While Israel faced a barrage of criticism at hearings in The Hague in February, all the major world powers restricted their input to written submissions, arguing that the courtroom was an inappropriate venue for the issue to be subjected to international debate.
In the event of later UN Security Council action regarding the barrier judgement, the US is widely expected to use its veto to kill any resolution.
OFF BORDER ISLAND: The fisheries official disappeared from a patrol vessel wearing a life jacket and leaving behind his shoes, indicating an intentional move, Seoul said North Korean soldiers shot dead a suspected South Korean defector at sea and burned his body as a COVID-19 precaution after he was interrogated in the water over several hours, Seoul military officials said yesterday. It is the first killing of a South Korean citizen by North Korean forces for a decade, and comes with Pyongyang at high alert over the COVID-19 pandemic and inter-Korean relations at a standstill. The fisheries official disappeared from a patrol vessel near the western border island of Yeonpyeong on Monday, the official said. More than 24 hours later, North Korean forces located him in their waters and
ACADEMIC FREEDOM: One professor told her students to submit anonymized papers and not to record any online classes. Some US schools have announced similar steps Students at Oxford University specializing in the study of China are being asked to submit some papers anonymously to protect them from the possibility of retribution under the sweeping new security law introduced three months ago in Hong Kong. The anonymity ruling is to be applied in classes, and group tutorials are to be replaced by one-to-ones. Students are also to be warned that it will be viewed as a disciplinary offence if they tape classes or share them with outside groups. The Hong Kong National Security Law was imposed on June 30 by Beijing after more than a year of pro-democracy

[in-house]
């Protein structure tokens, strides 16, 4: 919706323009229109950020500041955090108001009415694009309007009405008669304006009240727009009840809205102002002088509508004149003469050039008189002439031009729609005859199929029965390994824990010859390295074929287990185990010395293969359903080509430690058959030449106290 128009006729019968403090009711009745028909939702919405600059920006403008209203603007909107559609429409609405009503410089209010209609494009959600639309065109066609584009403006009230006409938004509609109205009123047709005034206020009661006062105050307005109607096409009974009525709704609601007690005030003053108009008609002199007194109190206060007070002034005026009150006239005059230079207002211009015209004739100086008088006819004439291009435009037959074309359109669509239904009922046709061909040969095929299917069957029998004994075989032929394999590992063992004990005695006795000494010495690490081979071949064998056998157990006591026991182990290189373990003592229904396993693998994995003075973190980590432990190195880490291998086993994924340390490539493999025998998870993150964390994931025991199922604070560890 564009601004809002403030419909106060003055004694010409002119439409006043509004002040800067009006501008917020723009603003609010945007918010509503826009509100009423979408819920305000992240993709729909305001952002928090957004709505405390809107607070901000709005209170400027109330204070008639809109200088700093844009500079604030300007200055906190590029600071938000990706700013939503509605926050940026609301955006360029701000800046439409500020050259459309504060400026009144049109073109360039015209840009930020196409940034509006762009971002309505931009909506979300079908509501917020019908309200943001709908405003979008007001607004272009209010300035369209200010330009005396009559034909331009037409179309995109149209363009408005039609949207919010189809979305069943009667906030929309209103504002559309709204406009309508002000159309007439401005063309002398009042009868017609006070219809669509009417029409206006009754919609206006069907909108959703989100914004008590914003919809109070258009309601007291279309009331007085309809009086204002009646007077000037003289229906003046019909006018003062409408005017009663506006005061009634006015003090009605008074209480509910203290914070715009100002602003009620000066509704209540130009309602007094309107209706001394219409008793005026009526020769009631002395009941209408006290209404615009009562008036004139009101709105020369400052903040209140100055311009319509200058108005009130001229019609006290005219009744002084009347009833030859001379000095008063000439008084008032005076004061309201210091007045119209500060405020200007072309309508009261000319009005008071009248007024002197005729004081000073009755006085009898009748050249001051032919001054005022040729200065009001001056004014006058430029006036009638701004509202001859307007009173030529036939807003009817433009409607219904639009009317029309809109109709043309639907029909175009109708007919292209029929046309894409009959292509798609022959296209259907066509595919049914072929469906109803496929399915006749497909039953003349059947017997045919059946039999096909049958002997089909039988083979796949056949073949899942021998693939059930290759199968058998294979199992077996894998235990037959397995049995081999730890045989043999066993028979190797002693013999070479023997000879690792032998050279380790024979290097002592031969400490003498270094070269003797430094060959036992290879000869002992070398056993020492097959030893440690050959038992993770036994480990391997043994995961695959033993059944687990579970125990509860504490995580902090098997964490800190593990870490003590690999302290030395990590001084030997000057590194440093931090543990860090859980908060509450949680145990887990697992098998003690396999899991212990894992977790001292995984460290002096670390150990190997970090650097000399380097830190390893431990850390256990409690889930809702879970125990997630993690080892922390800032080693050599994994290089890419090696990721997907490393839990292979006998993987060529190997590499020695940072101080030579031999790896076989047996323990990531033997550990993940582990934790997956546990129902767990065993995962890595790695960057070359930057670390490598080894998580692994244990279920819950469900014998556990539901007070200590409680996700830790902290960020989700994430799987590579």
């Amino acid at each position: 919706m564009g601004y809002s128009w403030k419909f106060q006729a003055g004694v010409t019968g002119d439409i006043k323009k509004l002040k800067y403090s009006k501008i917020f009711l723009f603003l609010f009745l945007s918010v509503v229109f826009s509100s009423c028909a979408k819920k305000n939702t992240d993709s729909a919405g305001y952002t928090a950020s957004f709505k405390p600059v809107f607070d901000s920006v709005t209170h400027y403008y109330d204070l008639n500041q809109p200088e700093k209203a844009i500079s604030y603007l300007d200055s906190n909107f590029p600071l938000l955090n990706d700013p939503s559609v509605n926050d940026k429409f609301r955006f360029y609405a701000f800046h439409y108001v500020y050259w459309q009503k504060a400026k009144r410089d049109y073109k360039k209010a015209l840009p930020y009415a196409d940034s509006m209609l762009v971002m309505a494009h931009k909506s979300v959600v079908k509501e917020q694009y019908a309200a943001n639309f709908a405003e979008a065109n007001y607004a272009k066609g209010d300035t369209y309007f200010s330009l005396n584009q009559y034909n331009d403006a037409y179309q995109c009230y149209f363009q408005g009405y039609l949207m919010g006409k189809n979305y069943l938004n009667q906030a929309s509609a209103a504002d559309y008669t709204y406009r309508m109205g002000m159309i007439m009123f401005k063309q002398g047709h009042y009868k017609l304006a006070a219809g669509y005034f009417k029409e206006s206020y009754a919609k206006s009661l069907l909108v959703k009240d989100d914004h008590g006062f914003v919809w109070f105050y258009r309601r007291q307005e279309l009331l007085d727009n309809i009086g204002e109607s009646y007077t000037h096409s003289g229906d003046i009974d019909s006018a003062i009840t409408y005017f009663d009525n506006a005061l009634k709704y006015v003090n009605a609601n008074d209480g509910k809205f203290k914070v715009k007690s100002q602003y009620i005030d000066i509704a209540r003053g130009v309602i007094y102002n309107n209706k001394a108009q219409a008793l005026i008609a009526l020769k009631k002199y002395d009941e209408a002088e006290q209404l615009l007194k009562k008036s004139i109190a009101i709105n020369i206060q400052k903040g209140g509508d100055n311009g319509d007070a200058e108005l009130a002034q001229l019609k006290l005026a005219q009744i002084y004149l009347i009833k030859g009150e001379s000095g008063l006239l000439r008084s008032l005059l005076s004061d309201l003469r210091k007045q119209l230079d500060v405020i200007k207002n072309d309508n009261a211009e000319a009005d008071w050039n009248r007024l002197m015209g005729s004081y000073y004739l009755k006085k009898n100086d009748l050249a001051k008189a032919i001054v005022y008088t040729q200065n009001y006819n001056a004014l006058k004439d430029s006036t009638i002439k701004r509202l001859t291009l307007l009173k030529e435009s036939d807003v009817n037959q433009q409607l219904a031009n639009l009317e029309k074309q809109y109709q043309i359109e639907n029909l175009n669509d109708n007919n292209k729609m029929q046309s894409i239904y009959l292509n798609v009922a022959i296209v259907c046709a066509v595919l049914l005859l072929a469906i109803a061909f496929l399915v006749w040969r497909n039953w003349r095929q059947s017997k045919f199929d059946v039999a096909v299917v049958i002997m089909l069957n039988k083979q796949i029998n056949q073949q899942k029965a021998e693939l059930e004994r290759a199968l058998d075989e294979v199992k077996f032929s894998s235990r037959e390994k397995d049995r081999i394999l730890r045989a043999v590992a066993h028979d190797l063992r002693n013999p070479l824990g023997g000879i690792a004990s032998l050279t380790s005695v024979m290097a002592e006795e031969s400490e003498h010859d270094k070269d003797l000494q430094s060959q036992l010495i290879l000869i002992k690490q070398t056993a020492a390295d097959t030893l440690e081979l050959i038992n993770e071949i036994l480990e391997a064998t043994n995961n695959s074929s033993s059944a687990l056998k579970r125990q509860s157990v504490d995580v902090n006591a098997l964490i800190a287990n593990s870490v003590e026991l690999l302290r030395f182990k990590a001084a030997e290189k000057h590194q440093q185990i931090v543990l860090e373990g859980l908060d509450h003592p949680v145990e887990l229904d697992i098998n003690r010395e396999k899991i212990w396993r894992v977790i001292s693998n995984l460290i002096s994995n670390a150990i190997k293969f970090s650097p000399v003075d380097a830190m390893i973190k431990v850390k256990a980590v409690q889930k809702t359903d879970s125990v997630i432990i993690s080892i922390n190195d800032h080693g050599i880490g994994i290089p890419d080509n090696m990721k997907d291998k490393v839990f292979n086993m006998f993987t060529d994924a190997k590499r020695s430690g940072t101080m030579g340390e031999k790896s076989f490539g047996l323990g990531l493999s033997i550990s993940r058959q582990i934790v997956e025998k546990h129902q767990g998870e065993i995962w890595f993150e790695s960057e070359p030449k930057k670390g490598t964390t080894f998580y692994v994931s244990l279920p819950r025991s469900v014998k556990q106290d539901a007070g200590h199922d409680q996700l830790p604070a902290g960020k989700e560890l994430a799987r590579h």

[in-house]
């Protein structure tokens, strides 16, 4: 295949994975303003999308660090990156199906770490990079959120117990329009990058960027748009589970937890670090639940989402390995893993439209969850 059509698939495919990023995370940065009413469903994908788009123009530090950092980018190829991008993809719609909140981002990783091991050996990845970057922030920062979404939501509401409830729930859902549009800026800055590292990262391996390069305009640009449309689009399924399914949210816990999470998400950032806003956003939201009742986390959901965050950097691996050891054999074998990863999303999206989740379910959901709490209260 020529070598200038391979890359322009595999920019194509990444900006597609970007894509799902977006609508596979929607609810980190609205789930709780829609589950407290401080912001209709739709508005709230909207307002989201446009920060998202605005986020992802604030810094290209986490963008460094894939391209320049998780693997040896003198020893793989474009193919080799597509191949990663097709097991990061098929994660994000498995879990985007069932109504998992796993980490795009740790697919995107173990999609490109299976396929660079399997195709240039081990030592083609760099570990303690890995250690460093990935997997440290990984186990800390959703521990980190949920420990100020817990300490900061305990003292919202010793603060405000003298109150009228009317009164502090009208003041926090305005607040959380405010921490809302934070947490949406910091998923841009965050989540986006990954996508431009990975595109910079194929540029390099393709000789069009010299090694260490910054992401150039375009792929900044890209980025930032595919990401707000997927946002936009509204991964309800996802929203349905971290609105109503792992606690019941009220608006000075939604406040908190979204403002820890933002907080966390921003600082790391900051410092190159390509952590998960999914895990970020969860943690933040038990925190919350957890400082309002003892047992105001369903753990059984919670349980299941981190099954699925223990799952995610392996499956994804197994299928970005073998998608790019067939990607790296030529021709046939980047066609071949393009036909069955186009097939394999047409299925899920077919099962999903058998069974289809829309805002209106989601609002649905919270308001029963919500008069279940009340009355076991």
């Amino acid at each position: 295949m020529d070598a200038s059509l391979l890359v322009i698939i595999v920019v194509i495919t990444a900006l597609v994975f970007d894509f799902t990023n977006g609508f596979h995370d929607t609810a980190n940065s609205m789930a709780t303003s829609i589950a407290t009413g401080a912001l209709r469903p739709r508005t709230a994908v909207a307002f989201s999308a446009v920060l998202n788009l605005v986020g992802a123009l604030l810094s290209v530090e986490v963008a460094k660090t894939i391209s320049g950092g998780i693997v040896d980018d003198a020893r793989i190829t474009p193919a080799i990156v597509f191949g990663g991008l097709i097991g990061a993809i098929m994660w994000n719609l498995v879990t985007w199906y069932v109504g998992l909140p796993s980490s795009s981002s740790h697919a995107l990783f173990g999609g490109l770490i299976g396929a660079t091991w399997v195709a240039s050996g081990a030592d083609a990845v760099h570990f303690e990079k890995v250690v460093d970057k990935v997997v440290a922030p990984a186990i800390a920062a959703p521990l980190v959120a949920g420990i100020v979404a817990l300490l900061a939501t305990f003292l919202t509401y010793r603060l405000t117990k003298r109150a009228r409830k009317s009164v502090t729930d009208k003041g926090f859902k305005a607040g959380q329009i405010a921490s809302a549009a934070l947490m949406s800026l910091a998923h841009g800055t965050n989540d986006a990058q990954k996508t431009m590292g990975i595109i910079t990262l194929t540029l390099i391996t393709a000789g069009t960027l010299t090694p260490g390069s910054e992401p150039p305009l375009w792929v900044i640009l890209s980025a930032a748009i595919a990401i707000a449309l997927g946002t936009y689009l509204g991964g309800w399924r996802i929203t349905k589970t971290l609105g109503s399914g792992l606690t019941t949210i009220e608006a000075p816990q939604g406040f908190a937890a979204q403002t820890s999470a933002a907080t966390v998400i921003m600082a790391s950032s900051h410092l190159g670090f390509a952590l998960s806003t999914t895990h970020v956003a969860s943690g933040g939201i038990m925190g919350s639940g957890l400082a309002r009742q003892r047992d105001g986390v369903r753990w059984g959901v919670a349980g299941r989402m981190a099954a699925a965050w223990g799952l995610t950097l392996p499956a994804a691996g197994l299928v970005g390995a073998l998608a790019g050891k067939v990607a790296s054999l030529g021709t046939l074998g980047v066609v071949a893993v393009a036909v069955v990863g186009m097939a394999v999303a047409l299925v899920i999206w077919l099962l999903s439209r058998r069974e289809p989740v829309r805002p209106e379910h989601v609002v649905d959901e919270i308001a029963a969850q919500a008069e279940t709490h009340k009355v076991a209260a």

Japan’s government yesterday urged people to seek help if they were struggling to cope, following Sunday’s death of the popular actress and Miss Sherlock star Yuko Takeuchi, 40. News of her death shocked the nation and follows other recent cases of Japanese celebrities taking their lives, with figures showing a recent rise in suicides. Takeuchi was a household name in Japan and had given birth to her second child in January. Japanese Chief Cabinet Secretary Katsunobu Kato did not mention a particular case, but said that some people were struggling to cope during the COVID-19 pandemic. “There has been an uptick in the number
China on Thursday lashed out at the US at a high-level UN meeting over its criticism on the COVID-19 pandemic, with its envoy declaring, “Enough is enough.” Two days after US President Donald Trump used his annual address to the General Assembly to attack China’s record, US Ambassador to the UN Kelly Craft, also took an outraged tone — after which her Chinese counterpart showed palpable anger. “I must say, enough is enough. You have created enough troubles for the world already,” Chinese Ambassador to the UN Zhang Jun (張軍) told a Security Council meeting on global governance attended through videoconference